Ramadan in UAE: Do cases of runaway maids increase during the holy month?

The issue of distressed domestic workers has garnered attention, particularly among Indian workers in the UAE, with reports indicating a surge in distress calls during the initial weeks of Ramadan.

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The Consulate General of India in Dubai has acknowledged an increase in cases, facilitating the safe return of affected individuals to their families.

Although specific figures were not disclosed, social workers estimate that distress calls during Ramadan have surpassed those in preceding months, with numbers ranging from 5 to 7 calls typically escalating to over 20 during the first fortnight of Ramadan.

Reasons cited by some fleeing domestic workers include excessive workload and extended working hours, along with instances of mistreatment encompassing verbal and physical abuse. In contrast, labor-sending countries such as the Philippines and Indonesia have observed a decline in runaway cases among their nationals working as domestic help in the UAE during Ramadan, a trend attributed in part to enhanced collaboration with UAE authorities, particularly the Ministry of Human Resources and Emiratisation (Mohre).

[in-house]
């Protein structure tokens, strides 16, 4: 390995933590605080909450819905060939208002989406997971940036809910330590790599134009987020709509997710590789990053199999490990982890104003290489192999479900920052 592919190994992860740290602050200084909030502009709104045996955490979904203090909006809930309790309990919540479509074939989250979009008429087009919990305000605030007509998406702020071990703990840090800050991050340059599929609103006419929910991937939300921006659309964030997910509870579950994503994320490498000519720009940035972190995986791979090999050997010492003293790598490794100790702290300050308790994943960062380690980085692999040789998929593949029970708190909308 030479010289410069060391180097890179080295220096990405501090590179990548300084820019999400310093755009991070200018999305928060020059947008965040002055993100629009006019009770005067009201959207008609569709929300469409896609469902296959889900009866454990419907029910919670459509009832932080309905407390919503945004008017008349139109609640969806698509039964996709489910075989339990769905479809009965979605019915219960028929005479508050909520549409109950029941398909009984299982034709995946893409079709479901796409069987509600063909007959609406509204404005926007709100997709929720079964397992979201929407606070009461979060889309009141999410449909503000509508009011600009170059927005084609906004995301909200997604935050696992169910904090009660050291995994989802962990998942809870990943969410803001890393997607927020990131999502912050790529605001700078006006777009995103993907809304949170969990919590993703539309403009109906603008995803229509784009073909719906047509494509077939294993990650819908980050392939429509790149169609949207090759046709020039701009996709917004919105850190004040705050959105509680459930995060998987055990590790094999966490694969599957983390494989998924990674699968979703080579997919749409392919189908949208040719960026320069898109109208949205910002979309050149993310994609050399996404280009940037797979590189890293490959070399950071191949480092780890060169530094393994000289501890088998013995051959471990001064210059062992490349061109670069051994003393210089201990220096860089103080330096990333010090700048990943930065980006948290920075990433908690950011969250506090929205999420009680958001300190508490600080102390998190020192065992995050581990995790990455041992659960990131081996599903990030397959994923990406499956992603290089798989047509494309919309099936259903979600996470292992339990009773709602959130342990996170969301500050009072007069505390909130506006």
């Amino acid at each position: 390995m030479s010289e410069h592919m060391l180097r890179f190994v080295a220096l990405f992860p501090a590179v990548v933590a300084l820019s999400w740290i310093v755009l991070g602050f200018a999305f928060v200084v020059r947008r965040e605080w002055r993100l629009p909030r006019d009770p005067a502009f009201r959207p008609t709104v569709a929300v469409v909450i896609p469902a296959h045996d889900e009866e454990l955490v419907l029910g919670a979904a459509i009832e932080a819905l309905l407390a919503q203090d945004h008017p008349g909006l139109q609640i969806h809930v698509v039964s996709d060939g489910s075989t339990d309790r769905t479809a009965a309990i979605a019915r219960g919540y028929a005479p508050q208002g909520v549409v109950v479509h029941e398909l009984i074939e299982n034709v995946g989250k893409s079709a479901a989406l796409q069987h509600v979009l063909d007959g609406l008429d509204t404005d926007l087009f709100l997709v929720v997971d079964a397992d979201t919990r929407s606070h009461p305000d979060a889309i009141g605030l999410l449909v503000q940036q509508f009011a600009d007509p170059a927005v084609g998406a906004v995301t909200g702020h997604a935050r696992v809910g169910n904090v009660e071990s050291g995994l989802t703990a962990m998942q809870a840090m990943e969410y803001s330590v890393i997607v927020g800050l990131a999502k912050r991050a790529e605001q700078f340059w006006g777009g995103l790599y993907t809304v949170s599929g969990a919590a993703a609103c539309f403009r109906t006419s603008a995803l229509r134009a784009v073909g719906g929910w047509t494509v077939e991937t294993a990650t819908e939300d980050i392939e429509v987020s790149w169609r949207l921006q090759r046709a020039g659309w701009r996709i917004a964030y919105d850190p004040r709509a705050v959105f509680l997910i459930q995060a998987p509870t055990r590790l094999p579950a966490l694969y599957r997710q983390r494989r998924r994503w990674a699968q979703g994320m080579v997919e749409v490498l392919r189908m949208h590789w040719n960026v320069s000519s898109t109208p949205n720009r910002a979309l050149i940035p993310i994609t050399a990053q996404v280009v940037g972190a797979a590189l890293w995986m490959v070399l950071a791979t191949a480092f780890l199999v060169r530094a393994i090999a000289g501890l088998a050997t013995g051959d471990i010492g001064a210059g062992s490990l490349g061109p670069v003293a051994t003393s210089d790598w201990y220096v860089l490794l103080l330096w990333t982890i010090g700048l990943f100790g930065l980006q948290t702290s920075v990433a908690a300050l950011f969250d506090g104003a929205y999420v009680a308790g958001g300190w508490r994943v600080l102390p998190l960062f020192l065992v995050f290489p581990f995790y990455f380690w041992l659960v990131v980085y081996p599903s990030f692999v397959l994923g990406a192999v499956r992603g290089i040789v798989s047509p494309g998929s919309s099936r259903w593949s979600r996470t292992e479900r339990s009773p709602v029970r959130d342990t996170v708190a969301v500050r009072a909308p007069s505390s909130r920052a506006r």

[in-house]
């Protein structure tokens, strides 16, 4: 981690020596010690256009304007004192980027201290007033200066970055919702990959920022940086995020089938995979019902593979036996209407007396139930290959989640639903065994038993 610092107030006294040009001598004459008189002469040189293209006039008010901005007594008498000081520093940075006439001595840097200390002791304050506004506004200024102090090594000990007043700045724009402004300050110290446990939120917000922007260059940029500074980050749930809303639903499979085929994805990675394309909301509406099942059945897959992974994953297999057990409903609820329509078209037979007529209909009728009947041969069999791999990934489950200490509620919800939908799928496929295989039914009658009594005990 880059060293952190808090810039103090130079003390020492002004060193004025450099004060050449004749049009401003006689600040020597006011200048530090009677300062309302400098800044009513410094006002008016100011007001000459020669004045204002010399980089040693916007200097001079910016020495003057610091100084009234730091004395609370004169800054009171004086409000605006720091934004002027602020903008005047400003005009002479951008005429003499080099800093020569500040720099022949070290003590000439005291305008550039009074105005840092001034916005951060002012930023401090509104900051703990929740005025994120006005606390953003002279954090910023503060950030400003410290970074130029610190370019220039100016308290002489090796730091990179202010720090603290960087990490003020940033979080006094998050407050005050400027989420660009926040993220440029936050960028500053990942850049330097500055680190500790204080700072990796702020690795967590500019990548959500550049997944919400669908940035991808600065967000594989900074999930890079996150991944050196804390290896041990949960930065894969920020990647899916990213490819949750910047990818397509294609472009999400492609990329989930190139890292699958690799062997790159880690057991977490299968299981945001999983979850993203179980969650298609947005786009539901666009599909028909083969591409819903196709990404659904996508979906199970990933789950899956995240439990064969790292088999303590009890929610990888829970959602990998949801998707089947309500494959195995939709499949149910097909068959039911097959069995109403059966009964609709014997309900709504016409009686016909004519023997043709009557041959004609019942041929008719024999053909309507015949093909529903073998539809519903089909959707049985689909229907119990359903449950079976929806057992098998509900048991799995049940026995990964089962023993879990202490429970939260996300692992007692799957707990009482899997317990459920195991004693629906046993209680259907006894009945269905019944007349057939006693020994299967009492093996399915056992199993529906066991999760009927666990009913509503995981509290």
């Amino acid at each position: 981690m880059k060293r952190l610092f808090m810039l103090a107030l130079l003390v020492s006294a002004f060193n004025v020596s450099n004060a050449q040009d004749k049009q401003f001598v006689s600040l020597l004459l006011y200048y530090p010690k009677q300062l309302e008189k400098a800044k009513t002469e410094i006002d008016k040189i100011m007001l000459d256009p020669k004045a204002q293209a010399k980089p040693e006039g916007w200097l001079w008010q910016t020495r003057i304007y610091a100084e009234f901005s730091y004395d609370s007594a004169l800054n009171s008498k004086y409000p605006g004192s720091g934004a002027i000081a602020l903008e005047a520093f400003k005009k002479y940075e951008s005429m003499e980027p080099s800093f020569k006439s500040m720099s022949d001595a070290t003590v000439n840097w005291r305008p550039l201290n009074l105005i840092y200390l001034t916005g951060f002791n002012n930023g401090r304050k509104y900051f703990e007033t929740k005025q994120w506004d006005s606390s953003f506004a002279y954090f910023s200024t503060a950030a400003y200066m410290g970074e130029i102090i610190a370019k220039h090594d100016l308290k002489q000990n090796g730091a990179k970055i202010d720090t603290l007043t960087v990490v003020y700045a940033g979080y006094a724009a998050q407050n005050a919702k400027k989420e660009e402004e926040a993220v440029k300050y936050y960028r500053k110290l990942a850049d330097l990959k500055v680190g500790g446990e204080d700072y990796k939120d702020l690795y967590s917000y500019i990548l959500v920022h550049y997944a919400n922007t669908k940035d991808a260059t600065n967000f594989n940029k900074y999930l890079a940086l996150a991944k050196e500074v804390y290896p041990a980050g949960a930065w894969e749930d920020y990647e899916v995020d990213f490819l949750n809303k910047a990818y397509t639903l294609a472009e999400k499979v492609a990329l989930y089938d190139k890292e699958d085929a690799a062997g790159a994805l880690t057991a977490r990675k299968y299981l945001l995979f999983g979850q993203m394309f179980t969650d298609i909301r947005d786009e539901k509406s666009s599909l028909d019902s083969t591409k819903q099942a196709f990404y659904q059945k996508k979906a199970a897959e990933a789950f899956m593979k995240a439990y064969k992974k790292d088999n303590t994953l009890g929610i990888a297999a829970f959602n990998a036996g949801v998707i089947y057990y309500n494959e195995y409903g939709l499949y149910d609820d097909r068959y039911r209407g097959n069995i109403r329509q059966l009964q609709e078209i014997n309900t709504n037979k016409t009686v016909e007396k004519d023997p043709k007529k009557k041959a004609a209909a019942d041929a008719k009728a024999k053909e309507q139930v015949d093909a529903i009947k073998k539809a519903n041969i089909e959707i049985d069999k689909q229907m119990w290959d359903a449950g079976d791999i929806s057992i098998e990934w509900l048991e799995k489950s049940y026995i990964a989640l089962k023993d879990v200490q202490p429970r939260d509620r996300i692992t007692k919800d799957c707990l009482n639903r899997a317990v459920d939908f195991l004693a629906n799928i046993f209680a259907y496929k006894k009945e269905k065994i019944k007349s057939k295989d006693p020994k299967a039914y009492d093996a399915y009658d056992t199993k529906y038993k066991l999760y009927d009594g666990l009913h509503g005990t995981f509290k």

John Rio Aceveda Bautista, the Philippine labor attaché, highlighted this positive shift, indicating a reduction in runaway cases among Filipino domestic workers. While it's too early to gauge if there's a significant rise in complaints of overwork during Ramadan, Bautista referenced data from the Philippine Migrant Workers Office in Dubai, suggesting a current count of below 15 wards, with a further decline expected as repatriation efforts progress. This contrasts sharply with conditions observed over five years ago, when the number of sheltered Filipino maids peaked during Ramadan.

Former Philippine labor attaché Felicitas Bay, now serving as assistant secretary at the Philippine Department of Migrant Workers, reflected on past experiences, noting the influx of newly arrived workers seeking employment and subsequently fleeing due to various factors. However, recent trends suggest a shift towards fewer instances of runaway domestic workers during Ramadan, indicating potential improvements in working conditions and support mechanisms for migrant laborers in the UAE.

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